1. The suggestion of extensive flying to day jobs alongside a low carbon transport system seems, to put it politely, challenging.

    There is now some thinking that driverless cars might not ease congestion if they induce demand and that is not managed. This would be especially so families own the cars and direct their movements as opposed to a common pool of vehicles.

    VKT trends in the US appear to be going back up. One to watch. The theory that millennials have made a life style choice not to drive is not certain yet.

    1. And yep, NZ wide VKT is about to “resume its normal course” after over a solid decade of “flat-lining”. Any day now, normality will resume, we’re constantly told.

      They’ll still be arguing if the Millenials are really driving less by choice when the 30 years future MoT predicts actually rolls around.

      Might as well wave your hands at the rising tides – it will be more effective.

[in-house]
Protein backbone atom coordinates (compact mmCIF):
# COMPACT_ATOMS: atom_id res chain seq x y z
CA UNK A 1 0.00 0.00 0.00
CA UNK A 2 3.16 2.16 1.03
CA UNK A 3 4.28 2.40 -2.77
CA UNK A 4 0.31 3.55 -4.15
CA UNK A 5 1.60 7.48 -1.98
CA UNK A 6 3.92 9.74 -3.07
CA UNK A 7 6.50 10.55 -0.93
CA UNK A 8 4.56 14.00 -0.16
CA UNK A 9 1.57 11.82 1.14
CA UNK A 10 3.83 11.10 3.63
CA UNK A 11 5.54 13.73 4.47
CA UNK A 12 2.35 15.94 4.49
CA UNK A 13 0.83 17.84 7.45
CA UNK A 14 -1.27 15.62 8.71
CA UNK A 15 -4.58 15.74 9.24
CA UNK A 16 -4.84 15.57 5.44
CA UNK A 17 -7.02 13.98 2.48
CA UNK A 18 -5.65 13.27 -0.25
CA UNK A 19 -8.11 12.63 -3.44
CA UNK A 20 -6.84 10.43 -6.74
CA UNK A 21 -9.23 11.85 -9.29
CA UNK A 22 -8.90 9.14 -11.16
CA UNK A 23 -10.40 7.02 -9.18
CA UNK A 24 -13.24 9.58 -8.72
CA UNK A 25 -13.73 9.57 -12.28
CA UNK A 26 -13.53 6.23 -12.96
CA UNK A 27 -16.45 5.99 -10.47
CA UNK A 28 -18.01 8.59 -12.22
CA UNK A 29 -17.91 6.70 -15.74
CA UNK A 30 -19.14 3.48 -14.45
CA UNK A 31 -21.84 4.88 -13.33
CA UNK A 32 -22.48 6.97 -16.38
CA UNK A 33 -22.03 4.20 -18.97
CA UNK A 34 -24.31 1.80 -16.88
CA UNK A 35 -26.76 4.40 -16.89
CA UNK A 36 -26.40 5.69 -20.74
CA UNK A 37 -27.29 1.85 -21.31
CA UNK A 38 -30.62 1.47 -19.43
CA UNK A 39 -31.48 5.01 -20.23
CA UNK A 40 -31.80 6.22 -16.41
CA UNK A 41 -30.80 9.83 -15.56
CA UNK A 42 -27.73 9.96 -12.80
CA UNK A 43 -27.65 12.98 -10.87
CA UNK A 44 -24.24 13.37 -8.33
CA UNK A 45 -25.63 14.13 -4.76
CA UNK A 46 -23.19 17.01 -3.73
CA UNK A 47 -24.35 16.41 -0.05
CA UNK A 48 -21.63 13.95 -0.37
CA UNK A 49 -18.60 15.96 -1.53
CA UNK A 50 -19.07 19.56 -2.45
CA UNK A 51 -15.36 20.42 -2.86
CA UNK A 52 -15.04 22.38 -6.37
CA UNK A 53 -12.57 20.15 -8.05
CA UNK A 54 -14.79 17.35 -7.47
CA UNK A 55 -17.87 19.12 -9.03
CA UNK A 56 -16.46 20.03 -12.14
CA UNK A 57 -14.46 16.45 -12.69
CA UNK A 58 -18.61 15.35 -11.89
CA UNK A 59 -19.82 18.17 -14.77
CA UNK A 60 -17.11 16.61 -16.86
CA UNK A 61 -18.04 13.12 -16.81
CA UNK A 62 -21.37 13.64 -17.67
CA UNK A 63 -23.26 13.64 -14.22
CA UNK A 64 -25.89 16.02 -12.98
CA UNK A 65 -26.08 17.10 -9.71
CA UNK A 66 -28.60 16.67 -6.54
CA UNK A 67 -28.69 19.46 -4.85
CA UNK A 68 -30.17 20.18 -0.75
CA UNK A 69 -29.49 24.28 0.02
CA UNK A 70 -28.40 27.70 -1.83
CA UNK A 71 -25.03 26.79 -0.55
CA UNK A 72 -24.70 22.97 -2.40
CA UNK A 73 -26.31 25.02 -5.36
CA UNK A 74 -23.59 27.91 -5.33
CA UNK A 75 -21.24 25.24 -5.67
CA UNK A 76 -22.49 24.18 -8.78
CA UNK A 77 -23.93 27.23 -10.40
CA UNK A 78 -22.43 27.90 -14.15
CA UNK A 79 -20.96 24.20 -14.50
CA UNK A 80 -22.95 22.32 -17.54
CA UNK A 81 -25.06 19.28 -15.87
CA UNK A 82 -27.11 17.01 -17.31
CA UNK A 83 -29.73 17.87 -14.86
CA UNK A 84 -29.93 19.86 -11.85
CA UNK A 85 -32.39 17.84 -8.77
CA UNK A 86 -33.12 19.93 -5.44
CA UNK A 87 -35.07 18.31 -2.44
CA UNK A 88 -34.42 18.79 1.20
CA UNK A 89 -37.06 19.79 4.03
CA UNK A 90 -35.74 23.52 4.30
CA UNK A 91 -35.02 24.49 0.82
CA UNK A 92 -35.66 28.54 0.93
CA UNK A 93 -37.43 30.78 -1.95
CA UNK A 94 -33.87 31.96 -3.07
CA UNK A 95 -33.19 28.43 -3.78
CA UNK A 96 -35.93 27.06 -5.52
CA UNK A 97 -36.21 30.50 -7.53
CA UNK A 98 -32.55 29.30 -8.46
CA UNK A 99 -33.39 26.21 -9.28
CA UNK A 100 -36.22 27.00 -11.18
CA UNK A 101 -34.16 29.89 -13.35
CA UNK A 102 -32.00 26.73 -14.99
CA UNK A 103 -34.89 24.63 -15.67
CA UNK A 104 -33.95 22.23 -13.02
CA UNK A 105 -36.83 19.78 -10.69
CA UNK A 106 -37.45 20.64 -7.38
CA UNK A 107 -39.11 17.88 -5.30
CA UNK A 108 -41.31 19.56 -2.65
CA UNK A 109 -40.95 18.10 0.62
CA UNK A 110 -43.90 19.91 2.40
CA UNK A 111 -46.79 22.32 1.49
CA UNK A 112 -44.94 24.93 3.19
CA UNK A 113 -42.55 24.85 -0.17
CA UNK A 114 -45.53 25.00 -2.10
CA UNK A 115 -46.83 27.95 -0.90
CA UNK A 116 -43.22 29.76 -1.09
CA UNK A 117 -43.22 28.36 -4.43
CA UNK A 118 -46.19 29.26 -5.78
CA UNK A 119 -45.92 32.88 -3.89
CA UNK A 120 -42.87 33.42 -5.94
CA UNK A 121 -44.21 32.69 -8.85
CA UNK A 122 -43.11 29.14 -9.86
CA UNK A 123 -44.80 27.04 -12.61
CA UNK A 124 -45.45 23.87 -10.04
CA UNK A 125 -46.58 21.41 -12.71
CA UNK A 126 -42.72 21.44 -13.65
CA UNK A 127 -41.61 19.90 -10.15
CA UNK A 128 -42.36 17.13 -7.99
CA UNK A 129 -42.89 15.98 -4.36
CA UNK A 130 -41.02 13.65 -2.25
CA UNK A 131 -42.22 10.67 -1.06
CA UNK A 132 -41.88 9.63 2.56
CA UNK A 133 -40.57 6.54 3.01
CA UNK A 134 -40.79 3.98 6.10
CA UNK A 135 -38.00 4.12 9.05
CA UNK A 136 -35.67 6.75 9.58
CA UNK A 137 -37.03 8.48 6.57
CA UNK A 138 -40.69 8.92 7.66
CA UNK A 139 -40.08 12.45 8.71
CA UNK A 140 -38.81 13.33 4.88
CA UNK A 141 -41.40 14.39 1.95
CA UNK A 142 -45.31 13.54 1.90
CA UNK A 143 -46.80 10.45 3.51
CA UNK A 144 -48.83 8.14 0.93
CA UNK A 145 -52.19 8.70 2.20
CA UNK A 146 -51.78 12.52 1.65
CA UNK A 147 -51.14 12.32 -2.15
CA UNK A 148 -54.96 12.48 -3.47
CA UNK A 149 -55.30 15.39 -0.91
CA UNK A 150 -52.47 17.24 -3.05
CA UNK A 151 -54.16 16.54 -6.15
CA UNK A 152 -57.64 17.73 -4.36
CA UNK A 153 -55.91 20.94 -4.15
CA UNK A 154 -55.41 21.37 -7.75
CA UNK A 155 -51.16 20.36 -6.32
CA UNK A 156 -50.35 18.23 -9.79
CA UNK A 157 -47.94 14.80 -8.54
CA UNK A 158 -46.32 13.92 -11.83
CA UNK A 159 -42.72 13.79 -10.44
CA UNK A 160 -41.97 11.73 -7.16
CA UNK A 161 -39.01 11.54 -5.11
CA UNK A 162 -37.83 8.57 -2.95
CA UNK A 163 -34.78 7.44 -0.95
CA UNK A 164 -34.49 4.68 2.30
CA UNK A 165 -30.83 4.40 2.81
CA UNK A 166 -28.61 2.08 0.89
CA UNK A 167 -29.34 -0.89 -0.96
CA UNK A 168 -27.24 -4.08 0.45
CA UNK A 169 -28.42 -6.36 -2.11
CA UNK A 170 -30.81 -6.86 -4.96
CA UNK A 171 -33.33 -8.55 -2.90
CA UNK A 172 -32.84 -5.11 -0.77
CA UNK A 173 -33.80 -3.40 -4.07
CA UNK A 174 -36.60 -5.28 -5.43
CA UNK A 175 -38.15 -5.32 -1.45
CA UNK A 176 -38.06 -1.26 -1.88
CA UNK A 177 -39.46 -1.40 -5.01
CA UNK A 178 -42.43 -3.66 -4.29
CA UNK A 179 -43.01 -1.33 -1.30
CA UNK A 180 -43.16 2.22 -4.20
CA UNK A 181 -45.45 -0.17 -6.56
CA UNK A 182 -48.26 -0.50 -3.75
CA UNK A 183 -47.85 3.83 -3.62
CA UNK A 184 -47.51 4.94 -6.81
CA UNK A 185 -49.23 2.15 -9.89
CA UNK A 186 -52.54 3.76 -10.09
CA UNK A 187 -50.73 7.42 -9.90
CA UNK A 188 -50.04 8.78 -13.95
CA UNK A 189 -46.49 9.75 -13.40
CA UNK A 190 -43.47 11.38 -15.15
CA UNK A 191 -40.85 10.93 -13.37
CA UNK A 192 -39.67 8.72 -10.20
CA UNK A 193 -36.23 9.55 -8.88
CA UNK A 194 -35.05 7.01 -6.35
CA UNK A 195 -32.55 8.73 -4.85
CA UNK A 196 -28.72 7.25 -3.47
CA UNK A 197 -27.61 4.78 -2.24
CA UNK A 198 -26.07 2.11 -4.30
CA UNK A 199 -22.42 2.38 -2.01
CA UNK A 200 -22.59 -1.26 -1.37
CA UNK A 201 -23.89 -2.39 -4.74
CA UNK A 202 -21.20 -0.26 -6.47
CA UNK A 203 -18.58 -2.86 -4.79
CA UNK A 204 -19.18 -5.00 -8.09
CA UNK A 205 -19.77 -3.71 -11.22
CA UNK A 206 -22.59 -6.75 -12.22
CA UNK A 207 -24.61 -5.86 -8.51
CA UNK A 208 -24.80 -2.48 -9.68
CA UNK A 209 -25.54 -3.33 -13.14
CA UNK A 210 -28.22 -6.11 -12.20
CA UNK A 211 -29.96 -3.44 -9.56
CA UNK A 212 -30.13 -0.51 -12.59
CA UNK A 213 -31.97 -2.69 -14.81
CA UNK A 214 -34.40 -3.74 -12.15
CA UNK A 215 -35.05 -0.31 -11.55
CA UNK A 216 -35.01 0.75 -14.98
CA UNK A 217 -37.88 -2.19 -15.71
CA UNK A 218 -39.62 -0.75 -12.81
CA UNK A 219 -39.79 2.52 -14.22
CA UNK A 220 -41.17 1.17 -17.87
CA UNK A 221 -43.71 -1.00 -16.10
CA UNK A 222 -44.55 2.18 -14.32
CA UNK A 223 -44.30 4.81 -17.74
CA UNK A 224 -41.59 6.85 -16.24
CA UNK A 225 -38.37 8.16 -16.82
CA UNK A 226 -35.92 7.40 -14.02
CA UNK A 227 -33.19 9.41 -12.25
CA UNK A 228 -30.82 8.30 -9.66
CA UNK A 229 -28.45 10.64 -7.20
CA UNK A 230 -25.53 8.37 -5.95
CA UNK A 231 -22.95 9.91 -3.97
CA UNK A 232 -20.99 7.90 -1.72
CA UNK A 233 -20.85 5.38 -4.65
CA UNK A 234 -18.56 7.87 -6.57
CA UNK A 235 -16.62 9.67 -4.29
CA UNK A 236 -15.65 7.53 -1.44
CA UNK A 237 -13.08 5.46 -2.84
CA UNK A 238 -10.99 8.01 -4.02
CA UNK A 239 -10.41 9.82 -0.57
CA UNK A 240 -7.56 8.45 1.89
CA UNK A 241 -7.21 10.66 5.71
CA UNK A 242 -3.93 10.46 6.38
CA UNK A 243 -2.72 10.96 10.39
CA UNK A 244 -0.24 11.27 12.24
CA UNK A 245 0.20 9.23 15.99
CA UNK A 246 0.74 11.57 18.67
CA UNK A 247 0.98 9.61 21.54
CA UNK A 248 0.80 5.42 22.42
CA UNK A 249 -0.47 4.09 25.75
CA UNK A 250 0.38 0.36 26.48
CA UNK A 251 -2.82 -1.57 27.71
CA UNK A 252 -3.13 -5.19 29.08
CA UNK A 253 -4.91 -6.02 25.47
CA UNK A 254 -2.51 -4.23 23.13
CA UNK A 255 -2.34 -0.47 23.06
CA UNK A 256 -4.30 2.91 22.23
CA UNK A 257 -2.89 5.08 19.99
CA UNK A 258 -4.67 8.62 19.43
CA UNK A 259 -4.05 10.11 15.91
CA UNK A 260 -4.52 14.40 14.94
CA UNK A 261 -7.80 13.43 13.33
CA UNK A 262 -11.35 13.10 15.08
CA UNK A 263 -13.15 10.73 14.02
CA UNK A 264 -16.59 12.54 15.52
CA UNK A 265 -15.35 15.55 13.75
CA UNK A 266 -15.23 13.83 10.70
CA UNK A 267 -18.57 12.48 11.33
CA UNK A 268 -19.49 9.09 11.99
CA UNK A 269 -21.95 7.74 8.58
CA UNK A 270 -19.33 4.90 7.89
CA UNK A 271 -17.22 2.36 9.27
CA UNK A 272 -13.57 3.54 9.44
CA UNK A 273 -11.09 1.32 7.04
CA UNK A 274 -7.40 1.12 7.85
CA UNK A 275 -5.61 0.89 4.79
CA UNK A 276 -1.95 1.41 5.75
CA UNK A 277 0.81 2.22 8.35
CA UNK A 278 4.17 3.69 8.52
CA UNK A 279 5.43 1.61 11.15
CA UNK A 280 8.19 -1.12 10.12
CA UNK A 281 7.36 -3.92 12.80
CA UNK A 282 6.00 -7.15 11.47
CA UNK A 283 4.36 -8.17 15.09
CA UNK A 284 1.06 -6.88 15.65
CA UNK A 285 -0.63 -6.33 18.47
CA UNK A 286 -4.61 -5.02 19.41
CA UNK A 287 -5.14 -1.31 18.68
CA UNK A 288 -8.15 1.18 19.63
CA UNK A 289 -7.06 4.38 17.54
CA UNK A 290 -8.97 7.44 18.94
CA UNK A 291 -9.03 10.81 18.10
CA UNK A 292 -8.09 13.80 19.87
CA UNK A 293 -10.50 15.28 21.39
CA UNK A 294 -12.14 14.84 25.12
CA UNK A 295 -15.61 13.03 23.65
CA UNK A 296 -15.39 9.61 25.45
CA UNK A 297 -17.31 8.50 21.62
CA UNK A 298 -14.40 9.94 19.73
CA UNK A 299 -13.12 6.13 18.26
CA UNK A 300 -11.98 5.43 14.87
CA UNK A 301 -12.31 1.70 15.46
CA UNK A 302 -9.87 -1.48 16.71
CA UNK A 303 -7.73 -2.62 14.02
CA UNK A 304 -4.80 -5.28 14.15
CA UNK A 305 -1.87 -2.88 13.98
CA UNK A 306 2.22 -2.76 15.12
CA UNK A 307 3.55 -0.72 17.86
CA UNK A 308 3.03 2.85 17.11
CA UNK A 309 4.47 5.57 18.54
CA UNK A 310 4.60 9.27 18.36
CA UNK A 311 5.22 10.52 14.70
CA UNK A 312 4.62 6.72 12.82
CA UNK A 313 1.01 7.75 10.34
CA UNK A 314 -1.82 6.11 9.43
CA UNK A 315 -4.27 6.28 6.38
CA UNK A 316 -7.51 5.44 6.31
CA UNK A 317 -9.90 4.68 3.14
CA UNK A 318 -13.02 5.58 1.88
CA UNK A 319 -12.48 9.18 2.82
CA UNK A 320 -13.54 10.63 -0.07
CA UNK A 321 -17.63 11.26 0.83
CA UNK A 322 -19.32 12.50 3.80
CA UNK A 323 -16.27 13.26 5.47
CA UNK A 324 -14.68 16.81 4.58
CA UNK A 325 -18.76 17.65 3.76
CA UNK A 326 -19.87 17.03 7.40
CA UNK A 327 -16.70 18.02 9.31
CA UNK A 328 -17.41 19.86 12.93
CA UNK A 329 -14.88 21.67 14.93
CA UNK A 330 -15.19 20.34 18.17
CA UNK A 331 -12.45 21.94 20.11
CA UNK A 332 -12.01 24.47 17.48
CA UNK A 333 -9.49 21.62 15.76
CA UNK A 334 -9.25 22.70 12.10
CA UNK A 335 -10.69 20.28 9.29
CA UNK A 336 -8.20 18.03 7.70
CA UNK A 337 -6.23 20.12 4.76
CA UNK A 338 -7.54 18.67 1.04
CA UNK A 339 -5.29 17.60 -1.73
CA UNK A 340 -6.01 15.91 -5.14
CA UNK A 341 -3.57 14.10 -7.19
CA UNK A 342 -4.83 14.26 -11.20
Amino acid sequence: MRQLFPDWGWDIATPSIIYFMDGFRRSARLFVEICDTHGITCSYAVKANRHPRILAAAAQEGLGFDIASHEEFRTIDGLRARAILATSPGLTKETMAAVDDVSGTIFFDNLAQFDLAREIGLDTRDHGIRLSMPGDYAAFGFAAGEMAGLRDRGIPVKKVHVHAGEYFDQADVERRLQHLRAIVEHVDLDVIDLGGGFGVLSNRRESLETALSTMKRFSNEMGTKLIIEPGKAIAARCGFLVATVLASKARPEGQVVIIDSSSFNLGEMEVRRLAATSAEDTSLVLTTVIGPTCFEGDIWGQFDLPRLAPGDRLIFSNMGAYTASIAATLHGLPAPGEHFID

In any case, what the Americans do or don’t do with driving VKT is of little relevance to this country. Its what we as a country decide to do or not do in the future thats important to us.

        1. Not saying that we should prepare for massive increase in VKT, but the whole VKT is flatlining or decreasing story doesn’t really work at the moment.

          1. VKT is more useful when looking at a smaller area. A 10% growth in the middle of rural NZ will make bugger all difference but in Auckland would be huge. Interestingly the data shows that despite population growth that it has held steady over last few years and even declined slightly

          2. “the data shows that despite population growth that it has held steady over last few years and even declined slightly”

            you mean in Auckland?

            edit: I guess so looking at the data AUckland VKT is 12348, 12630, 12717 and 12690 up to 2014

        2. And actually some of those models don’t look too bad — the MOT 2008 model predicted VKT to start going up a couple of years early but otherwise is pretty accurate.

          1. I think you need to be careful here.